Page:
Krochet Kids employs poverty-stricken women to knit caps, sweaters, and scarves. This cuffed beanie comes in a few colors, but I like this rather chill ecru.


Posted on November 28th, 2016 8 Comments

Tuesday trifecta



This post is on attractive travel mugs, and it’s for my mother, who is forever getting behind the wheel of her car with regular old cups of coffee from the kitchen, which just seems messy and wrong and like an accident waiting to happen. This first one, which I find very attractive, was created with a patented tourmaline ionizing technology—no idea what that means, but it apparently improves the quality of your drink.


This is porcelain, which is rather elegant—if not entirely utilitarian—and I like the pretty print.


Just a sturdy, clean, optic-white option.

Posted on November 15th, 2016 5 Comments

Five resources for inexpensive art


20×200 is probably my favorite of all the cheap art purveyors out there, and not just because the woman who runs it is a friend of mine and a really awesome person, although there’s certainly that: I also think they provide a strong, broad and quite accessible (but not dumbed-down) selection, and I am forever finding new things to want. I’ve long-coveted a piece from Jane Mount’s Ideal Bookshelf series, and her latest—the Feminist Bookshelf —is pretty stellar.


I’m pretty certain I linked briefly to Swissted about a zillion years ago: graphic designer Mike Joyce combines his twin loves of Swiss Modernism and punk rock to create updated concert posters for everyone from Bowie to the Clash to Bikini Kill. And they’re just so good. Right now I very much want this one for the Velvet Underground.


At Tappan Collective, you can buy actual one-off art (not especially cheap), as well as photographs and limited edition prints, like this digital painting by Marleigh Culver.


Eye Buy Art releases just two new images by emerging artists every two weeks; I’m pretty crazy for this recent photograph by Anastasia Cazabon.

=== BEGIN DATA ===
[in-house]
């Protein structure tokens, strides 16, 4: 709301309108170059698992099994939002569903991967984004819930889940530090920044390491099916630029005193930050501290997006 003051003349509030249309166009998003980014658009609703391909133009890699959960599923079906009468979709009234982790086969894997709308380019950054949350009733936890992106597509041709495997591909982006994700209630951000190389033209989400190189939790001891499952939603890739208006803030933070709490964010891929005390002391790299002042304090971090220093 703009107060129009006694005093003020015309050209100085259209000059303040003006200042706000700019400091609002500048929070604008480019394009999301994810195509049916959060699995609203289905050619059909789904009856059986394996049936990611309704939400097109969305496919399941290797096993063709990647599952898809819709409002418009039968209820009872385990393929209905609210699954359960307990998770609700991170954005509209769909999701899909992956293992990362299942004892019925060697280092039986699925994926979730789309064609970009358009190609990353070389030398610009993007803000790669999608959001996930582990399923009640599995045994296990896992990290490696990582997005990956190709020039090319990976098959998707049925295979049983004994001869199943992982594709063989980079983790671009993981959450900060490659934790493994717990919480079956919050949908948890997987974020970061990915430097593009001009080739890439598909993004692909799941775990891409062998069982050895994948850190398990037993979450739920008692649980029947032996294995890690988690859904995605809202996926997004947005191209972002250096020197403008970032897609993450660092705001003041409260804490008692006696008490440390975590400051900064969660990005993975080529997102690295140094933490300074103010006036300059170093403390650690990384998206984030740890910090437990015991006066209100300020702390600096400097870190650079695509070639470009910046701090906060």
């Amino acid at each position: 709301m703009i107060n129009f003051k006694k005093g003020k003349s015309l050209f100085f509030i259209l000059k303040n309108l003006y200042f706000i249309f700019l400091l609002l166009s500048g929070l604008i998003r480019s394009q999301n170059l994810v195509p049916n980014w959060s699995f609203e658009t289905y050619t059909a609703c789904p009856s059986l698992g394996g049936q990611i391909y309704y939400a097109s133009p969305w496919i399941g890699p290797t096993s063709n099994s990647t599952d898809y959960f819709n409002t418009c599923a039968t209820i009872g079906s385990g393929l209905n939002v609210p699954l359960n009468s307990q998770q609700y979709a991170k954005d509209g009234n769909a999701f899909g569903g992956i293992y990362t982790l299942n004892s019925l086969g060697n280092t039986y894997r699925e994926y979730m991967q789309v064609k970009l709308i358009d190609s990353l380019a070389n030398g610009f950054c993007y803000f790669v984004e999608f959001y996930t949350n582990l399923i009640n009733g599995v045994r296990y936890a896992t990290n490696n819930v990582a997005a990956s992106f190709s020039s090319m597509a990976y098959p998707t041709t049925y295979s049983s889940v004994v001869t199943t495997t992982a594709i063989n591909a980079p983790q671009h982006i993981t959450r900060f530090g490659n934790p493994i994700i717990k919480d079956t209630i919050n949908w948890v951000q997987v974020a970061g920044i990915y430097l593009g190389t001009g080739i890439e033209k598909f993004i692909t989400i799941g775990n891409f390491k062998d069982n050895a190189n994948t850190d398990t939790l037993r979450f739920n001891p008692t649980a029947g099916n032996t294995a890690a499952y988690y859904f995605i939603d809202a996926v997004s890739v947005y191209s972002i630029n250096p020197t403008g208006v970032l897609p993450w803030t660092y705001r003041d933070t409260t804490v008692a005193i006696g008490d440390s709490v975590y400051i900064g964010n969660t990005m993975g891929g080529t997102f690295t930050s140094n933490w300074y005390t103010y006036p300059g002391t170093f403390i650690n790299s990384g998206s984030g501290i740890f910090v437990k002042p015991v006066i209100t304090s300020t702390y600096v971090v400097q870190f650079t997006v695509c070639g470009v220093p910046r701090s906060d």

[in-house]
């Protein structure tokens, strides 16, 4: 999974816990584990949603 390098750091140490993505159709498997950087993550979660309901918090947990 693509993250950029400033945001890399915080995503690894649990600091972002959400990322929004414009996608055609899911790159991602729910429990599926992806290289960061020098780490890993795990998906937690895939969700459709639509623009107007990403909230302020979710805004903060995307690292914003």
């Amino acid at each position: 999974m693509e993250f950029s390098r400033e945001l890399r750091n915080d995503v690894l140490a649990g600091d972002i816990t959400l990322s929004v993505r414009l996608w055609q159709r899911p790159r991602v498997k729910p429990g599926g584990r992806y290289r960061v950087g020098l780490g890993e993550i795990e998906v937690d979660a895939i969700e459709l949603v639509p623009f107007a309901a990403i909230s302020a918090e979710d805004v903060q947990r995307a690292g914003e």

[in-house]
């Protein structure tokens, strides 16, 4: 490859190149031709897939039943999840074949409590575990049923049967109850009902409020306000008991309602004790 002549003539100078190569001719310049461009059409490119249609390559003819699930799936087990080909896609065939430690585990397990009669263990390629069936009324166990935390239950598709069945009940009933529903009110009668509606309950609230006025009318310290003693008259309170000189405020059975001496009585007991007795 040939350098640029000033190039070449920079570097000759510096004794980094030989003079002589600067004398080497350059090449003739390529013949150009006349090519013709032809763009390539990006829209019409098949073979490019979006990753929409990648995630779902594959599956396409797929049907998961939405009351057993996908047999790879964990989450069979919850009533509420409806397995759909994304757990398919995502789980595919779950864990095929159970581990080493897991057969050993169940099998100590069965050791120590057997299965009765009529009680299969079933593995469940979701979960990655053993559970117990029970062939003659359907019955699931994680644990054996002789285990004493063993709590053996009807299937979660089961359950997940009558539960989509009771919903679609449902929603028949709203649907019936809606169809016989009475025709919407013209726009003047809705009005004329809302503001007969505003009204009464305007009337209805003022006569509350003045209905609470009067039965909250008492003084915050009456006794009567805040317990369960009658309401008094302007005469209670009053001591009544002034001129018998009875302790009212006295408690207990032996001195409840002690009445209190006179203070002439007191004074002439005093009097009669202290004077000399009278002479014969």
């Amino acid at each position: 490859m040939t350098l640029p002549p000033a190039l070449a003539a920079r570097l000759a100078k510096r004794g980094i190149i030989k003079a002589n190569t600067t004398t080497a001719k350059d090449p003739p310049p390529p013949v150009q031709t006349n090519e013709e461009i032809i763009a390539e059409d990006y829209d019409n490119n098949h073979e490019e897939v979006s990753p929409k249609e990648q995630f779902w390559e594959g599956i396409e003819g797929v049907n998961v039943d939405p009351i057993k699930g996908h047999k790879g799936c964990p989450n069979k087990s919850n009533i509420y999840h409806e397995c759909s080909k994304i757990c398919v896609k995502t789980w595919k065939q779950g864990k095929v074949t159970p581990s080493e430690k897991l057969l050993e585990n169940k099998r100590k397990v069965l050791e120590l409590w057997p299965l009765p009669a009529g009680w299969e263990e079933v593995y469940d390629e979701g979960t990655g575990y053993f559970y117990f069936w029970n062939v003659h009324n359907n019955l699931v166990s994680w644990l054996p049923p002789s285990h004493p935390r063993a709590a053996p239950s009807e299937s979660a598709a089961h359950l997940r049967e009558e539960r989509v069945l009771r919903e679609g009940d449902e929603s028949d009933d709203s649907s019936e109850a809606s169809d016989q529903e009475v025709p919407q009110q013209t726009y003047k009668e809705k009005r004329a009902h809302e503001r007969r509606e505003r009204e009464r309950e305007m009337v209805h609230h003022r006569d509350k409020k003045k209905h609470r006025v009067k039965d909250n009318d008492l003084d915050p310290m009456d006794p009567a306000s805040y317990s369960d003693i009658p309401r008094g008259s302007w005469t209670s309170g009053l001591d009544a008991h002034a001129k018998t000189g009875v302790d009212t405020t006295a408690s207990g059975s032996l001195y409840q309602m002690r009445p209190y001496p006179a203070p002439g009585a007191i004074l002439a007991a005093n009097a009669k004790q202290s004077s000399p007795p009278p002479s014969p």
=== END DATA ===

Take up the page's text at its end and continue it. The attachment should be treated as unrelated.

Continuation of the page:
The Animal Print Shop by Sharon Montrose

Photographer Sharon Montrose takes wonderful portraits of animals and sells them on her site, Animal Printshop—I’m a sucker for the baby animal pictures, like the one of this zebra.

Posted on October 28th, 2016 6 Comments

Meet Tictail, the Swedish Etsy


I’ve never quite cottoned to Etsy—there is just so much to sort through, so much of it craftsy, which isn’t so much my thing, and I find that looking through Tictail is a more satisfying experience—less dross per scroll, by a lot. And I don’t know why it’s taken me until now to write about Tictail (which has stores from 140 countries, including quite a few American ones), because I am forever finding things to love on it. This porcelain plate is made by a Swedish woman who does the coolest pieces inspired by old-school sailor tattoos.


This vase is pretty spectacular too.


I am so amused by this pillow that I ordered it for my home, even though it shall look horribly out of place on my sofa.


This throw, on the other hand, would pop beautifully on that very same sofa.


The rando pattern on this coffee cup proved too awesome for me to resist.

Posted on October 12th, 2016 4 Comments